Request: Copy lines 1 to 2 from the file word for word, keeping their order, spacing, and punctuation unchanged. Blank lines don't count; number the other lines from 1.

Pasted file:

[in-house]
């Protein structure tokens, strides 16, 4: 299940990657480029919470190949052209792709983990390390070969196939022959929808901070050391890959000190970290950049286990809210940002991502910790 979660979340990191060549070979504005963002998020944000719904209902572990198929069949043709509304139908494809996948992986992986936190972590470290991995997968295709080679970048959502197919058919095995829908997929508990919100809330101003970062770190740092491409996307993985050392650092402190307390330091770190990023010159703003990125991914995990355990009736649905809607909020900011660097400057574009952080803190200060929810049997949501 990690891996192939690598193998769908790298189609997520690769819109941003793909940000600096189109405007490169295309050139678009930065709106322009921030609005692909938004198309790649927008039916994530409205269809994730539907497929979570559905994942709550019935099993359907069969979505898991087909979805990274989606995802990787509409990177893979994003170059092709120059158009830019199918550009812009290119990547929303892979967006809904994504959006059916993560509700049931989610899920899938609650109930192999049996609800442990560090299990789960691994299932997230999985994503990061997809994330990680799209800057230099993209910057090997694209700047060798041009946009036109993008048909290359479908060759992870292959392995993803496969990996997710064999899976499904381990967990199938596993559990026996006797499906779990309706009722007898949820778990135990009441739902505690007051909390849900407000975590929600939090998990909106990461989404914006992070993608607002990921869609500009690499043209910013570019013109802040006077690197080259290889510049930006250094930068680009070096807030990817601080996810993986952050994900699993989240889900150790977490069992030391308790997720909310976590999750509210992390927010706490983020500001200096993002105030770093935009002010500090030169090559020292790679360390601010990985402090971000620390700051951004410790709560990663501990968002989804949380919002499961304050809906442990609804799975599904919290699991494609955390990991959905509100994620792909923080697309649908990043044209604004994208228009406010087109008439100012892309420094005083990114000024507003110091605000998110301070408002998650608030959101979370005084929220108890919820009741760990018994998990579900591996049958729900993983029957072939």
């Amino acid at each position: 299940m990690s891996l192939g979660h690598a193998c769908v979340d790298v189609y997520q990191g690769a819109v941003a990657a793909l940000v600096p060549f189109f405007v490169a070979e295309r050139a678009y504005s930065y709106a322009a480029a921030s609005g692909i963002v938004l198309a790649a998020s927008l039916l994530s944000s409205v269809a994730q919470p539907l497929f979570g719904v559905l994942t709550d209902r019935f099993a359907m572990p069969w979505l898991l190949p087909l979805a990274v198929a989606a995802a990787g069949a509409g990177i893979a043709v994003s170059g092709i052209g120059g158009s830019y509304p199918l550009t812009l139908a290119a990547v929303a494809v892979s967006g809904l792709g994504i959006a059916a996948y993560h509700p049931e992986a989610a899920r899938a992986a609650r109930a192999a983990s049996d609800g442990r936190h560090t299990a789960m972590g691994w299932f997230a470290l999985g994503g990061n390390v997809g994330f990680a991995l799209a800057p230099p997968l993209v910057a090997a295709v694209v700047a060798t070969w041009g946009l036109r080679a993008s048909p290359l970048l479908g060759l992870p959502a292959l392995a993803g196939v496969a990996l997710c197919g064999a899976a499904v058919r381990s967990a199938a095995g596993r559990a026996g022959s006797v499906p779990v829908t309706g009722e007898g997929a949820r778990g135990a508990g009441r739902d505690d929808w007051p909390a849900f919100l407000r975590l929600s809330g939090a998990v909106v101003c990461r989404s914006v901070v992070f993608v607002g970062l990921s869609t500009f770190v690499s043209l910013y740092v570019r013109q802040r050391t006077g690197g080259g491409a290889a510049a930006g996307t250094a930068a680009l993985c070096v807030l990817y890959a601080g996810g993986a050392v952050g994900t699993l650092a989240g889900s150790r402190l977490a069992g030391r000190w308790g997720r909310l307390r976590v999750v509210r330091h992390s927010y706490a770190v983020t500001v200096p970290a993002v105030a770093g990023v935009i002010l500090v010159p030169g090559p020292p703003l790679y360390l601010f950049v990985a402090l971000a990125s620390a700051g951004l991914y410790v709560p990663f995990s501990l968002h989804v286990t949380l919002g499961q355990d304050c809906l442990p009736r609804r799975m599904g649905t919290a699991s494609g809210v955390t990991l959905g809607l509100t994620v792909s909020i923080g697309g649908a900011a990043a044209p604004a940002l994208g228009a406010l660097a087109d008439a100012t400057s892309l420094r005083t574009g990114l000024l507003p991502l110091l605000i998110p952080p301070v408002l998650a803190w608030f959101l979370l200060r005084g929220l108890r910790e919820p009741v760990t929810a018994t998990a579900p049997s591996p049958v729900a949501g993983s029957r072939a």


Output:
[in-house]
């Protein structure tokens, strides 16, 4: 299940990657480029919470190949052209792709983990390390070969196939022959929808901070050391890959000190970290950049286990809210940002991502910790 979660979340990191060549070979504005963002998020944000719904209902572990198929069949043709509304139908494809996948992986992986936190972590470290991995997968295709080679970048959502197919058919095995829908997929508990919100809330101003970062770190740092491409996307993985050392650092402190307390330091770190990023010159703003990125991914995990355990009736649905809607909020900011660097400057574009952080803190200060929810049997949501 990690891996192939690598193998769908790298189609997520690769819109941003793909940000600096189109405007490169295309050139678009930065709106322009921030609005692909938004198309790649927008039916994530409205269809994730539907497929979570559905994942709550019935099993359907069969979505898991087909979805990274989606995802990787509409990177893979994003170059092709120059158009830019199918550009812009290119990547929303892979967006809904994504959006059916993560509700049931989610899920899938609650109930192999049996609800442990560090299990789960691994299932997230999985994503990061997809994330990680799209800057230099993209910057090997694209700047060798041009946009036109993008048909290359479908060759992870292959392995993803496969990996997710064999899976499904381990967990199938596993559990026996006797499906779990309706009722007898949820778990135990009441739902505690007051909390849900407000975590929600939090998990909106990461989404914006992070993608607002990921869609500009690499043209910013570019013109802040006077690197080259290889510049930006250094930068680009070096807030990817601080996810993986952050994900699993989240889900150790977490069992030391308790997720909310976590999750509210992390927010706490983020500001200096993002105030770093935009002010500090030169090559020292790679360390601010990985402090971000620390700051951004410790709560990663501990968002989804949380919002499961304050809906442990609804799975599904919290699991494609955390990991959905509100994620792909923080697309649908990043044209604004994208228009406010087109008439100012892309420094005083990114000024507003110091605000998110301070408002998650608030959101979370005084929220108890919820009741760990018994998990579900591996049958729900993983029957072939």